In March 2020, open mics and various in-person poetry events were cancelled due to necessary restrictions meant to curb the spread of COVID-19. With the cancellation of open mics and few opportunities for spoken word poetry performers to make their living, the lives of students and poets have been changed.
“I’ve been affected in a lot of ways,” says Kaitlyn Tolch, a former english & professional writing student, now in her third year at OCAD University studying creative writing. “The main point has been the loss of community. I didn’t realize how many of my friends I only saw during events.” As a performance artist, Tolch relies on open mics and poetry events as a source of income.
With cancellations, her livelihood has been affected.
“One of the many consequences of living through a pandemic has to be the inability to attend spoken word/poetry nights,” says Anisa Ali, a soon-to-be English alumna. “It’s one thing to read poetry, but it is a whole different experience to be amongst a crowd of poets and poetry lovers. Its contingency lies in its oral history.”
During open mic nights and/or poetry slams, there is a communal sense of validation formed between poet and audience through the recognition of a collective devoted to listening to each other — something that is rarely experienced in day-to-day life. A performer can be heard and a poetry lover can be seen, moved, and entertained.
“Poetry communities are a network of support,” says David Goldstein, a professor in the creative writing program. “The pausing of open mics, readings, book launches, and other types of poetry gatherings have had a negative effect on people being able to nurture their own and each other’s commitment to the local poetry scene, and to their own sense of purpose as writers,” Goldstein says.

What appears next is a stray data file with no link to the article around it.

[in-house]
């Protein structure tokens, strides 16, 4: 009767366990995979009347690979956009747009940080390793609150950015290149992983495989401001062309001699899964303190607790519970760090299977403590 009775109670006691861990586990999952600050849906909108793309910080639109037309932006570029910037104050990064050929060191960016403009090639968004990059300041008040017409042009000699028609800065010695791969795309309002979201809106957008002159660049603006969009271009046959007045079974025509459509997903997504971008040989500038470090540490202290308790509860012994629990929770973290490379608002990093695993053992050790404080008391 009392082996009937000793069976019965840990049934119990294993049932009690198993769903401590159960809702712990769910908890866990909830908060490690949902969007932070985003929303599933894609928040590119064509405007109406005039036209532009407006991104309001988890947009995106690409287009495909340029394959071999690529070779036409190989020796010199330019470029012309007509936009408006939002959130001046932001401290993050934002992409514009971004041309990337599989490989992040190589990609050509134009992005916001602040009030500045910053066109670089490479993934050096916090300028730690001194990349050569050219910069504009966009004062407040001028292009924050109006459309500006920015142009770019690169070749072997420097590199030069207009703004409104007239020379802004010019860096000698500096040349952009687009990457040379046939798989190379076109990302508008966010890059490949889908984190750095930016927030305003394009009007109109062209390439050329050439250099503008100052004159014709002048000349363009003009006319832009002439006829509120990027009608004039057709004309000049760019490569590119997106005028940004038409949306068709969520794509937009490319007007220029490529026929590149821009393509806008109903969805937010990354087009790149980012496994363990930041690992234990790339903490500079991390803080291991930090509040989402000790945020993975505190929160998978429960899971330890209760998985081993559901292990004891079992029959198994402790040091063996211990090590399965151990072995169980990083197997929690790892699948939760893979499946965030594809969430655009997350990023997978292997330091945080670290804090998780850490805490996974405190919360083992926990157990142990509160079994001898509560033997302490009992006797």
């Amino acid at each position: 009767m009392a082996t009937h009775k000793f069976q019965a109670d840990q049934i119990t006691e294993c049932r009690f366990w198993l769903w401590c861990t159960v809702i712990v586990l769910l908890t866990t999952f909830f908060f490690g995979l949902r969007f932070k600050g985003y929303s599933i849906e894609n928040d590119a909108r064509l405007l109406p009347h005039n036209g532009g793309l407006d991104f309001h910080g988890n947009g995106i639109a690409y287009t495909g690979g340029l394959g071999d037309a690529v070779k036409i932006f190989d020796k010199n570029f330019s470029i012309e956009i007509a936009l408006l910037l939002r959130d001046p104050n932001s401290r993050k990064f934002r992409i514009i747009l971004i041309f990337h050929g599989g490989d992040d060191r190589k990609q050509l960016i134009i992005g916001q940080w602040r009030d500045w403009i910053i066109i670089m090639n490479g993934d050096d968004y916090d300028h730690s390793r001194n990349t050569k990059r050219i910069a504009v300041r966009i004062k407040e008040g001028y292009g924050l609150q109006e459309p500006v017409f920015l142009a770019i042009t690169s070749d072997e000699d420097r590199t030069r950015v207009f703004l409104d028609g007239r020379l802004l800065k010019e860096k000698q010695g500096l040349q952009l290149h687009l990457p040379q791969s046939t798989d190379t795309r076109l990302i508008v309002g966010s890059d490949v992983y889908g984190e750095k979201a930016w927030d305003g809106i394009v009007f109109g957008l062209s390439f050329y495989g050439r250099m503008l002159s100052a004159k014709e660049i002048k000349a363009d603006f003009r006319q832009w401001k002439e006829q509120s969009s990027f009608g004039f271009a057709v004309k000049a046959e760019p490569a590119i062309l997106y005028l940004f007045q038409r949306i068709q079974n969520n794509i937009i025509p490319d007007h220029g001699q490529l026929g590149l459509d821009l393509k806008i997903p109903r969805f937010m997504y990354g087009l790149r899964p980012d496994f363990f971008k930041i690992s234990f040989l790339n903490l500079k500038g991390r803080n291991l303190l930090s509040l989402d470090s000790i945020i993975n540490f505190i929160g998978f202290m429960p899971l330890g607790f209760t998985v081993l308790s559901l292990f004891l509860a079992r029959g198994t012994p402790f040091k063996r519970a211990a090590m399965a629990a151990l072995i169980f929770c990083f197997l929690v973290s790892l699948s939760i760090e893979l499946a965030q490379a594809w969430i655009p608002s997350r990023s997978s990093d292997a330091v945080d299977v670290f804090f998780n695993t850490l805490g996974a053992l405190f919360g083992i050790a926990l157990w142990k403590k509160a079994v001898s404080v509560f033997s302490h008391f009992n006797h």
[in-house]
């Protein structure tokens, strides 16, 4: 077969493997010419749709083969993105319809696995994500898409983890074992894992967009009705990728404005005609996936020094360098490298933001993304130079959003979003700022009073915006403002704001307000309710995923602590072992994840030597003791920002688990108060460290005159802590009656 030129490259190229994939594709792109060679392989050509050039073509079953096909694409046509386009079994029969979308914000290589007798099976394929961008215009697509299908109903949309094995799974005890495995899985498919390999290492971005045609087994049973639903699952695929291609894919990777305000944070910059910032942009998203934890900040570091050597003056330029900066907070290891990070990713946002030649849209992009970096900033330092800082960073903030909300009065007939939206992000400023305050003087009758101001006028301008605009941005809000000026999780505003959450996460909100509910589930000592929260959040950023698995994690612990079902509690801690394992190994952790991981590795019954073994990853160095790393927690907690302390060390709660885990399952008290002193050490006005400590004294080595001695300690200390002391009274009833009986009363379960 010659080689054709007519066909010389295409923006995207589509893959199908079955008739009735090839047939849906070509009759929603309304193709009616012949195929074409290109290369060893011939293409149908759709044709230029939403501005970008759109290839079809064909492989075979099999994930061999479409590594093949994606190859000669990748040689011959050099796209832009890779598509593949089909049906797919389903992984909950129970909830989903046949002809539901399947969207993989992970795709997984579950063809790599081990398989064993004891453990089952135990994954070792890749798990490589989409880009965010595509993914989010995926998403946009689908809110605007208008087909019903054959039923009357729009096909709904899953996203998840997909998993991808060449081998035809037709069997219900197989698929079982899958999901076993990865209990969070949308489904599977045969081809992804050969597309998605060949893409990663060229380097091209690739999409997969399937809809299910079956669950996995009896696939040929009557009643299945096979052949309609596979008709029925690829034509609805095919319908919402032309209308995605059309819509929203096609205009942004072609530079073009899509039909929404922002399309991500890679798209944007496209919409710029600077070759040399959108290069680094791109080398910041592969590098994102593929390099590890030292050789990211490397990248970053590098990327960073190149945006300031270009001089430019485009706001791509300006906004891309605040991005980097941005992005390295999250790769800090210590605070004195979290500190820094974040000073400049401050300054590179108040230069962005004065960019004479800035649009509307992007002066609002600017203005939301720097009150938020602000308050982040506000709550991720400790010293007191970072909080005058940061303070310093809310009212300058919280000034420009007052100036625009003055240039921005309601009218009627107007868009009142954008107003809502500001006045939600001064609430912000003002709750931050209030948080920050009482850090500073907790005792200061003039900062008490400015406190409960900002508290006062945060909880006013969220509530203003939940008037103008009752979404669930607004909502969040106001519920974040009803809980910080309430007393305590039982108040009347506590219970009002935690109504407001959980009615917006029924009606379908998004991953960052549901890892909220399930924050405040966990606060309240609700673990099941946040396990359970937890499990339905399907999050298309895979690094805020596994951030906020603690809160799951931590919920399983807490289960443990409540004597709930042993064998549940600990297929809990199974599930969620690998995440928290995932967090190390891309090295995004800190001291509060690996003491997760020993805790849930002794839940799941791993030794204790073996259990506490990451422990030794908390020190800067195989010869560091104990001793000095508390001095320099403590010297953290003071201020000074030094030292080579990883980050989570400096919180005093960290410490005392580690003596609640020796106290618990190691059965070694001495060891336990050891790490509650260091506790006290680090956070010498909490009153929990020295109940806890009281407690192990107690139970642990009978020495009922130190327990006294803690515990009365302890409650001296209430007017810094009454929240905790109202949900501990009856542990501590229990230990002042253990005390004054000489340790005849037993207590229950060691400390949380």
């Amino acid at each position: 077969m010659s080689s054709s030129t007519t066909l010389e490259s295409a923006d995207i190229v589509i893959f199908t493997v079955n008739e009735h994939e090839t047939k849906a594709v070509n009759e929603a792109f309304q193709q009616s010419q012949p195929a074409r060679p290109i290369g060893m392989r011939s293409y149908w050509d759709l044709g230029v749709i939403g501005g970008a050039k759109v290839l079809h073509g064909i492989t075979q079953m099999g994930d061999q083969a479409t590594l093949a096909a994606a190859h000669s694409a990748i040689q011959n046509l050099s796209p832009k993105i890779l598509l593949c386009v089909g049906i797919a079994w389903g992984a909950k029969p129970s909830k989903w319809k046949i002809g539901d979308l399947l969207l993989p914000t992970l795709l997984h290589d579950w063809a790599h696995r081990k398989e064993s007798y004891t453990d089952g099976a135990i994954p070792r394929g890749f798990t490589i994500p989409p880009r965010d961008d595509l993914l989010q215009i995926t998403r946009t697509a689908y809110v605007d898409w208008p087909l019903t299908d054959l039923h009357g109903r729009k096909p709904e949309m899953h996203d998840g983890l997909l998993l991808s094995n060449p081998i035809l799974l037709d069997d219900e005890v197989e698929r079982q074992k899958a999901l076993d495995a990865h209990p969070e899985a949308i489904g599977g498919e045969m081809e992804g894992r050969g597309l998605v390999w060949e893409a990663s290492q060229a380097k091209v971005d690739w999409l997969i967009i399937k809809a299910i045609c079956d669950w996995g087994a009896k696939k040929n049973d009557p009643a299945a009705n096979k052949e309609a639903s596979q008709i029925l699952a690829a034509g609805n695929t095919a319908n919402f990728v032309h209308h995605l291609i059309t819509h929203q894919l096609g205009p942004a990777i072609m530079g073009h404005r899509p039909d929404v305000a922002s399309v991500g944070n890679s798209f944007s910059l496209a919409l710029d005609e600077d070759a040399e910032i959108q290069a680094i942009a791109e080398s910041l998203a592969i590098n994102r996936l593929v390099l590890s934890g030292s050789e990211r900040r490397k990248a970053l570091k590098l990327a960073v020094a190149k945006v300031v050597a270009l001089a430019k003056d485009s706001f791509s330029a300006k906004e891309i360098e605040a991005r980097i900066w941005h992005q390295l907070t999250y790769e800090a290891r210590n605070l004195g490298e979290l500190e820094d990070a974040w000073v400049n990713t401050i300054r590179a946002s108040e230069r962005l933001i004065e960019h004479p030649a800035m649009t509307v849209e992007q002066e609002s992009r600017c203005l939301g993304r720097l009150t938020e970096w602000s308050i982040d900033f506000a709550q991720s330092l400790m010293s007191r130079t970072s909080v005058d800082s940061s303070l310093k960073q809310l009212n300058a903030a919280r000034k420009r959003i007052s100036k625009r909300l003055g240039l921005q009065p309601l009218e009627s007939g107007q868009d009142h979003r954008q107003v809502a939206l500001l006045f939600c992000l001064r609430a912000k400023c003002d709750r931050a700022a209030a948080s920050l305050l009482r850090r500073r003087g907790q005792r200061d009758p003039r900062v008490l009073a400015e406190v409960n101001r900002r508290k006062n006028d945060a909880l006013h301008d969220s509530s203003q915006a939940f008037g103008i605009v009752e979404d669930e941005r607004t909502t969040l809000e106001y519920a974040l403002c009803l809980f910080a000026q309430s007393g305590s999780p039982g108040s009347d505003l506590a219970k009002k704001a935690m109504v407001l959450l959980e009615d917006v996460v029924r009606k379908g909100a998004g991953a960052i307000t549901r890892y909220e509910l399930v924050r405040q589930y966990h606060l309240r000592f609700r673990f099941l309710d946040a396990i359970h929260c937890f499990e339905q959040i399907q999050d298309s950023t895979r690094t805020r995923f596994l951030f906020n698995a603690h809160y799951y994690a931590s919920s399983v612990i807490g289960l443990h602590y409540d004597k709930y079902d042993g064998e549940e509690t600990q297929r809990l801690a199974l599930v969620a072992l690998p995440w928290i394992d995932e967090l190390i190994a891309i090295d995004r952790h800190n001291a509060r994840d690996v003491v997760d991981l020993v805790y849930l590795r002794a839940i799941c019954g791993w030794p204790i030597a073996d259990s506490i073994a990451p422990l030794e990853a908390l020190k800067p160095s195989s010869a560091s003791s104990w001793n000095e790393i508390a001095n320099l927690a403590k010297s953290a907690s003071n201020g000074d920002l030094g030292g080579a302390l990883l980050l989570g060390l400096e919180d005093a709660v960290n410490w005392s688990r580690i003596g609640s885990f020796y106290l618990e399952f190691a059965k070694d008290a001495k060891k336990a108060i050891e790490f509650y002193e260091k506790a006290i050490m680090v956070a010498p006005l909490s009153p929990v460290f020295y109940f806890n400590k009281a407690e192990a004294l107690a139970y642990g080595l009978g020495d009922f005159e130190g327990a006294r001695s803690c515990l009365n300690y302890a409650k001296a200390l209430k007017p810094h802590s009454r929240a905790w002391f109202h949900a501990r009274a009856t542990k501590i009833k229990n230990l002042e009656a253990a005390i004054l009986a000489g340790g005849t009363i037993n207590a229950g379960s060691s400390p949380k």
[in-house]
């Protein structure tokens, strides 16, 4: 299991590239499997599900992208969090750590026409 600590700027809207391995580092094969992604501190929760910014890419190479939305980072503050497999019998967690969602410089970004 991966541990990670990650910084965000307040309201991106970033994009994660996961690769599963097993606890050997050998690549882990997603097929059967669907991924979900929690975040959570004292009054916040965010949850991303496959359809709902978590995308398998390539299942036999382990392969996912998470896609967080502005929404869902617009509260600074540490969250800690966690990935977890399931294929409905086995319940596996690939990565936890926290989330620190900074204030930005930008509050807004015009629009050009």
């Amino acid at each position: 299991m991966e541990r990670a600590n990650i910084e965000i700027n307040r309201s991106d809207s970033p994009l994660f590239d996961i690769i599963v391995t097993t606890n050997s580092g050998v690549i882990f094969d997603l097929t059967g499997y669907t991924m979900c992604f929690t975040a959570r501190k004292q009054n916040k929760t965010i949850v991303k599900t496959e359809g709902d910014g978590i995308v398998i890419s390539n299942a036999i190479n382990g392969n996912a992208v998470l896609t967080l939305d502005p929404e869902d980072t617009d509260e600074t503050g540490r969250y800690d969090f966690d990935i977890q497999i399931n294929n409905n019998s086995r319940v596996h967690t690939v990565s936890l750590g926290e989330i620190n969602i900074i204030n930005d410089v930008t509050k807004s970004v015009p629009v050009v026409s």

This concept rings especially true for Ali, who felt her own identity as a poet start to fade with little access to a poetry community during the lockdowns.
With all the lost opportunities and missed community that the cancellations have had on poetry communities, and despite the challenges of the pandemic, new poetry communities have managed to grow.
One example of a poetry community that has grown, in part because of the turn-towards-virtual world the pandemic has forced on us, is The Soap Box Press — a local small press located here in Toronto, who have actually expanded their programing since the pandemic.
“Virtual events have allowed us to connect with creatives outside of the GTA, which likely wouldn’t have been possible otherwise,” says Tali Voron, founder of The Soap Box Press.
“We’ve loved being able to offer virtual panel discussions, workshops, conferences, and open mics throughout the pandemic, and we hope to continue expanding into this more accessible programming going forward.”
While the arts scene and poetry communities of York and Toronto have been affected by the cancelation of open mics, many people have suffered due to loss of income and togetherness. Fortunately, there are still growing communities of poets and poetry lovers devoted to maintaining that sense of community.
Whether it be through meeting together in Zoom rooms to read poetry together or participating in online open mics, “poetry,” as Goldstein says, “like other forms of art, is necessary always — especially during a time of crisis.”For interested parties, you can find information about The Soap Box Press open mic nights on their website or Instagram.